A good friend sent me the link to a NYT article about a woman in Georgia who will inherit a modest chunk of farmland which was once tended by slaves. Her prize is not a huge plantation, but she does want to address the inequities of history in some way. Should she just give the land away? Teach black people farming techniques? What, exactly, would be the most constructive action she could take?
I found the article thought provoking because so many people today are thinking about “how to make it right.” Many opinions are being offered, but little agreement is to be found. Ms. Marshall, featured in the article, is in a unique position because her property is situated in a rural area where many black and white families continue to live with their shared history. Few of us today have such a direct connection to our country’s history of slavery and Jim Crow.
For those of us who lack this direct connection, there is still the challenge of the great divergence of circumstances that occurred over the course of the 20th century. As of 2016, the average net worth of white families was about $171,000, while the average for black families was a tenth of that, $17,000. This Brookings Institution article identifies several events and policies that contribute directly to this divergence.
We know that actions of our government contributed to this gap. Specifically, in the aftermath of WW II, returning white soldiers were able to get GI Loans to purchase homes in desirable neighborhoods; returning black soldiers were not. Redlining, a practice of mortgage bankers linked to FHA policy, prevented banks from making loans in neighborhoods with more black families. As a result, the wealth of white home owners grew much faster than the wealth of black home owners. Home value is a key element of a family’s net worth, a treasure that can be leveraged to increase wealth in other ways through home equity loans. It’s not a guarantee of wealth, but few families accrue wealth without the benefit of rising home values. Tax policies such as mortgage deductions continue to favor families with greater home values.
Should we desire to address the wealth gap today, we could start by looking at ways that current policies favor wealthier families. Mortgage deductions could be a starting point. Canadians have survived without mortgage deductions, so perhaps we could, too. Beyond that, consider the obvious effect of the favorable treatment of inherited wealth. I know many good people who get very prickly when I suggest that taxing inheritance at a much higher level could help address the wealth gap. Why so prickly? Because they have very strong feelings that their money should go to their children, not the government.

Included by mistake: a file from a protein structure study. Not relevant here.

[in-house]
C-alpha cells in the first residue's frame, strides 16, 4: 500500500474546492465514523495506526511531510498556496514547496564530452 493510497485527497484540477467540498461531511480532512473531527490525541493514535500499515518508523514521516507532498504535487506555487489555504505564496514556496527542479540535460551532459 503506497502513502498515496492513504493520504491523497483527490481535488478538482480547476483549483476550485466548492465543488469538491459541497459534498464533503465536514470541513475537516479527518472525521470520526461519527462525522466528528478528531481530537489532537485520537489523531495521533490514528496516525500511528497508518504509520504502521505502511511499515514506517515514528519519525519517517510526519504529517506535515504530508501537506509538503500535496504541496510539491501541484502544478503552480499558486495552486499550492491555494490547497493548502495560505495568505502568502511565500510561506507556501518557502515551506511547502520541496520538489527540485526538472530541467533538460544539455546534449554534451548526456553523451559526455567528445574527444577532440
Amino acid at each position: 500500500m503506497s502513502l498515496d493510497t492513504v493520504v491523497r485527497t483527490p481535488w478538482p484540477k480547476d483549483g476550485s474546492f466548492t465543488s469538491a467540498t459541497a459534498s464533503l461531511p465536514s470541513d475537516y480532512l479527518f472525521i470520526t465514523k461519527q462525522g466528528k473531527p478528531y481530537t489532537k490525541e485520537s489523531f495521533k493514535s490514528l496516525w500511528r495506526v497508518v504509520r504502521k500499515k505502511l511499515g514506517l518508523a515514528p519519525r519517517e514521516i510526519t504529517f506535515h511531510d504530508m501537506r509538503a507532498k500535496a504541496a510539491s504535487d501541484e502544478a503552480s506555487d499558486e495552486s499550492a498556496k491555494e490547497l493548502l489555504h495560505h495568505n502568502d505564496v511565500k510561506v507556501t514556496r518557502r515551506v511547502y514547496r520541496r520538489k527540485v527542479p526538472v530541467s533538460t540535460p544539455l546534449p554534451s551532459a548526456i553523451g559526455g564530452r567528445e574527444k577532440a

So, while it seems obvious to me that inherited wealth is unearned wealth which could be taxed in order to benefit others, this feeling of wanting to provide for one’s own children deters many from consideration of this policy. I have benefitted directly from inherited wealth, so I know full well the compounding effect of this inheritance. I am able to live comfortably in retirement because I inherited a modest sum many years ago and invested a potion of it. The earnings my husband and I had provided for a decent standard of living while we were working but could not have provided for the retirement we now enjoy.
The challenge of inherited wealth is not just the advantage it offers to the next generation, but the way it increases as generational wealth builds on itself. Any wealth that can be invested and not used immediately can lead to a huge divergence over subsequent generations. Elizabeth Warren’s proposal for a wealth tax hasn’t gone far, but it is intended to address this situation. A wealth tax could also address the challenge of our first generation billionaires, mostly individuals who have brought us our wonderful tech toys. Do Gates, Bezos, Zukerberg and their cohort really need all their personal billions?
At some point, a discussion of taxing wealth brings us to a discussion of capitalism itself. Is there any way to tax wealth that doesn’t squelch creativity and innovation? Americans take pride in our reputation for innovations that are the envy of the world, so much so that we sometimes forget that good things come from elsewhere as well (such as the Dutch machine without which silicone chips cannot be made). And yet, that foreign machine could serve as proof that higher taxes do not eliminate innovation.
Capitalists in general, and Americans in particular, accept divergent outcomes as the natural reward for people who risk failure and may toil for many years before being rewarded for their effort. Count me in this group. I took few chances over the course of my career, preferring the safety of a predictable paycheck and good benefits. That said, my government, during my lifetime, gave advantages to some and withheld them from others on the basis of skin color, not their willingness to take risks or benefit us all with their industriousness. I find that I can’t just say, “Oh, well. Too bad.”
My modest inheritance, many years ago, gave us a cushion that carried us over various small crises; it gave us options and kept us from becoming overwhelmed by debt. My parents could have tried harder to spend all their money while they were alive, but they were determined to leave some to their children, and we have benefitted from their decision. But I now know that they benefitted from policies that were discriminatory against black citizens. This would not have bothered them; they were flat out racists. But it bothers me, so like Stacie Marshall, who inherited a modest chunk of farmland in Georgia, I’m doing a lot of thinking right now and reading about options going forward.